Wow. How fortuitous.

I was just thinking about this very subject last night while I was watching the BBC show "Red Dwarf", the novelization of which I just finished reading.

It's far more pronounced in the book version, but the character Rimmer (If you don't know him, I suggest you look him up), is exactly this type of character. He has virtually no redeeming qualities, but he's been inflicted on the sole survivor of a derelict ship (after his own death, explanation too long for here), because the ship's AI has calculated he's the one person who can keep the survivor sane.

The show really only skims the reasons *why* Rimmer is the way he is, but still manages to make him sympathetic in his own way. The book delves deeper, so much so that you actually wind up feeling *sorry* for Rimmer, even while he continues to be a total Smeg-head.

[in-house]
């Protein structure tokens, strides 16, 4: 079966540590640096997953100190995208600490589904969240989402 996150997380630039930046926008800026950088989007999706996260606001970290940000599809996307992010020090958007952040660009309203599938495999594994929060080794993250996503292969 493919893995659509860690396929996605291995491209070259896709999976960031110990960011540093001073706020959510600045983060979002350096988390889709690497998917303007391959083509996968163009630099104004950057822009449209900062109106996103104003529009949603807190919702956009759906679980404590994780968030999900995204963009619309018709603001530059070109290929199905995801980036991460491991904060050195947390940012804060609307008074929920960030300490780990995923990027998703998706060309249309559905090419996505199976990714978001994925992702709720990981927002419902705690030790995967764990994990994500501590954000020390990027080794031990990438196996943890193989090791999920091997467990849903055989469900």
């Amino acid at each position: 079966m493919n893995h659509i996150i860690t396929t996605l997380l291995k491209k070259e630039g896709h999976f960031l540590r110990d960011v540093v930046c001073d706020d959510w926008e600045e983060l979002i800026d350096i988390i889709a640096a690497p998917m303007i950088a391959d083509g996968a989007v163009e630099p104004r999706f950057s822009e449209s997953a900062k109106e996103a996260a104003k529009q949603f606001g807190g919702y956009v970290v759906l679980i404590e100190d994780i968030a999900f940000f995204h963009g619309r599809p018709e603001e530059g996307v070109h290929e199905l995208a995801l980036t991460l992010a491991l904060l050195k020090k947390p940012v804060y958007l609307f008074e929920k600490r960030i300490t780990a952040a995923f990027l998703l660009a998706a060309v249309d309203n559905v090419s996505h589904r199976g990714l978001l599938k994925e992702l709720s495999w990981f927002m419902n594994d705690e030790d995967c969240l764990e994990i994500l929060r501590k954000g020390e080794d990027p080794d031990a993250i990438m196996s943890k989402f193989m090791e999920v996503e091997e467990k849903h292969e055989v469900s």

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I watched some Red Dwarf a very very long time ago, and I don't remember much of it, but I always appreciate when an annoying character is given that much depth.

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I used to watch the original series in college (late 80's), so I was quite surprised to find out a few years ago that Red Dwarf is still an ongoing series. 12 seasons with a movie coming out soon.

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